Chewing Gum and Rubberbands - Thermal Proteins Project answers questions

Chewing Gum and Jello

Oil and water
Oil and water

You can easily see for yourself how the amino acids, trying to get as far away from the water as possible, formed into little spheres or bubbles. Just take a glass of water and put it on the table. Then slowly pour in some vegetable oil. You'll see that the oil tries to get away from the water by making little globs or bubbles.

If you let the glass alone for a little while, you'll soon see that the oil and water separate completely, with all of the oil sitting on top of the water. That doesn't happen to real thermal proteins - they stay in the form of bubbles.

Another thing you can do to understand thermal proteins better is to play with some other kinds of polymers. Thermal proteins are one kind of polymer: a long string of molecules stuck together. If they were stuck together very tightly, they'd be a solid thing like a rock or a chunk of metal. If they were not stuck together, they'd be a liquid, like water or oil. But thermal proteins are in-between: a polymer. Some other kinds of polymer you might have around your house or your school are rubber bands, Jell-O, plastic bags, or chewing gum. Get some of these together and compare them. What do these have in common with each other?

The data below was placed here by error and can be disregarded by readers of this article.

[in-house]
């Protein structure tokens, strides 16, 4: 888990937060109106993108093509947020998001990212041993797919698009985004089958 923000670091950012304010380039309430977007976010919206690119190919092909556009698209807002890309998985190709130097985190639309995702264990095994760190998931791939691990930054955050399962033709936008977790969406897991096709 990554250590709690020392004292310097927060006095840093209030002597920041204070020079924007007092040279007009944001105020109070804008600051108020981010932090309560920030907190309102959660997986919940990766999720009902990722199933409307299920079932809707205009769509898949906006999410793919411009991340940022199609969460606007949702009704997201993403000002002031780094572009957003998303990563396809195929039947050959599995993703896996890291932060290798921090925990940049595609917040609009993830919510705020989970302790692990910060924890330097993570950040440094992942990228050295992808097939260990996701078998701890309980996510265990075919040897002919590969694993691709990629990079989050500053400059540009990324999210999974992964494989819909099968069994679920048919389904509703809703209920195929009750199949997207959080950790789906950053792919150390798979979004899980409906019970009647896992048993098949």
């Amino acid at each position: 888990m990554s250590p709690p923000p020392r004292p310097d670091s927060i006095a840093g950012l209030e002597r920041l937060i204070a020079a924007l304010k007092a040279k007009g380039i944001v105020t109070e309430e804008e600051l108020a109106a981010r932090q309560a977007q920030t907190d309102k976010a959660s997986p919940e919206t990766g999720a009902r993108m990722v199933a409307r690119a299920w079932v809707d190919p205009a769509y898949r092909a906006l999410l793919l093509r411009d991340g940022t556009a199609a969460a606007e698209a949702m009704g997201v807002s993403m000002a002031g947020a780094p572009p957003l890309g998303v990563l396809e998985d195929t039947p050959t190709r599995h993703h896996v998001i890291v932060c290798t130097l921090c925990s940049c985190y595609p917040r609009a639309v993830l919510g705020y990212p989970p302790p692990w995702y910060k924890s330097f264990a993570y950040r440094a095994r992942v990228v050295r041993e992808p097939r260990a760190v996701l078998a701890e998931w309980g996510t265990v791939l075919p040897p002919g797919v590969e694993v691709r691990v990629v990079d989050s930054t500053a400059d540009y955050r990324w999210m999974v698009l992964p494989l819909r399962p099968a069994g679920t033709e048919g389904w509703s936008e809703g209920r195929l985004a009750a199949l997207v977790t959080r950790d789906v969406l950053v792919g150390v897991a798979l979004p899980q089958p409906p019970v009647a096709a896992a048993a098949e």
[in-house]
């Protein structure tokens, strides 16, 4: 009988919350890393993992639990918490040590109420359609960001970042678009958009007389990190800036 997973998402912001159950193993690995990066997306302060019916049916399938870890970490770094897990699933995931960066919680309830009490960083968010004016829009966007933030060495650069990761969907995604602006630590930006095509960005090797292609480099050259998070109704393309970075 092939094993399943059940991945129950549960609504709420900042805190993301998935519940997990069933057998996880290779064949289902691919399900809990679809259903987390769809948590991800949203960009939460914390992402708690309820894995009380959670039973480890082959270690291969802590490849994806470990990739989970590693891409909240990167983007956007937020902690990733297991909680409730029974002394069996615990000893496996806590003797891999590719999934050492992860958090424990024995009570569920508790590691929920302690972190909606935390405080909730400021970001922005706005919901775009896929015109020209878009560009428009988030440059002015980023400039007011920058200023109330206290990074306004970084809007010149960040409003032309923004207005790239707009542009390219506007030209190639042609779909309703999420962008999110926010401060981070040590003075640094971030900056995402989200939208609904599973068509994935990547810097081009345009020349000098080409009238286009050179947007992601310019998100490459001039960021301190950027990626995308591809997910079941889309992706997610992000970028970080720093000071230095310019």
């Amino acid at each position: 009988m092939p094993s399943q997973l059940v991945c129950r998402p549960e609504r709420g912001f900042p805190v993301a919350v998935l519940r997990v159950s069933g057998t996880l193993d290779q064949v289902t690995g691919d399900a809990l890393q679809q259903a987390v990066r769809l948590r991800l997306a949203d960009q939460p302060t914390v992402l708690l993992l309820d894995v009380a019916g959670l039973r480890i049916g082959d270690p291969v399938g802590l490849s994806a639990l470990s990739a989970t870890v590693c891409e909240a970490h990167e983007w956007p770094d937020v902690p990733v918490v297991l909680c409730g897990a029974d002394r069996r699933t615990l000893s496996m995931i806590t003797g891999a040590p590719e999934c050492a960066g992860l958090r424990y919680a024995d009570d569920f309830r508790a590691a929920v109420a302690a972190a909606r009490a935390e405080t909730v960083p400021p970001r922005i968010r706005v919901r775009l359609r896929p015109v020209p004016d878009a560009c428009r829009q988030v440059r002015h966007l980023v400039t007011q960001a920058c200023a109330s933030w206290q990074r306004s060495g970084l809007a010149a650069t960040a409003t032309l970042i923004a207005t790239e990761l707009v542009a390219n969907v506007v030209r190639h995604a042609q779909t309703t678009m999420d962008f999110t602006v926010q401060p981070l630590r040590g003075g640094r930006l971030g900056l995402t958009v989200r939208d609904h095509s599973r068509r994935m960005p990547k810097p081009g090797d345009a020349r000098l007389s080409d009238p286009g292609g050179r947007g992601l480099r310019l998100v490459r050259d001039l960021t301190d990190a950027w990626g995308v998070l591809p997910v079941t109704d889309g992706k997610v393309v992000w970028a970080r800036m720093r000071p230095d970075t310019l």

What are thermal proteins?
The next step to living things: cells

Bibliography and further reading:

What are the parts of a cell?
Chemistry Home

Professor Carr

Karen Eva Carr, PhD.
Assoc. Professor Emerita, History
Portland State University

Professor Carr holds a B.A. with high honors from Cornell University in classics and archaeology, and her M.A. and PhD. from the University of Michigan in Classical Art and Archaeology. She has excavated in Scotland, Cyprus, Greece, Israel, and Tunisia, and she has been teaching history to university students for a very long time.

Professor Carr's PSU page

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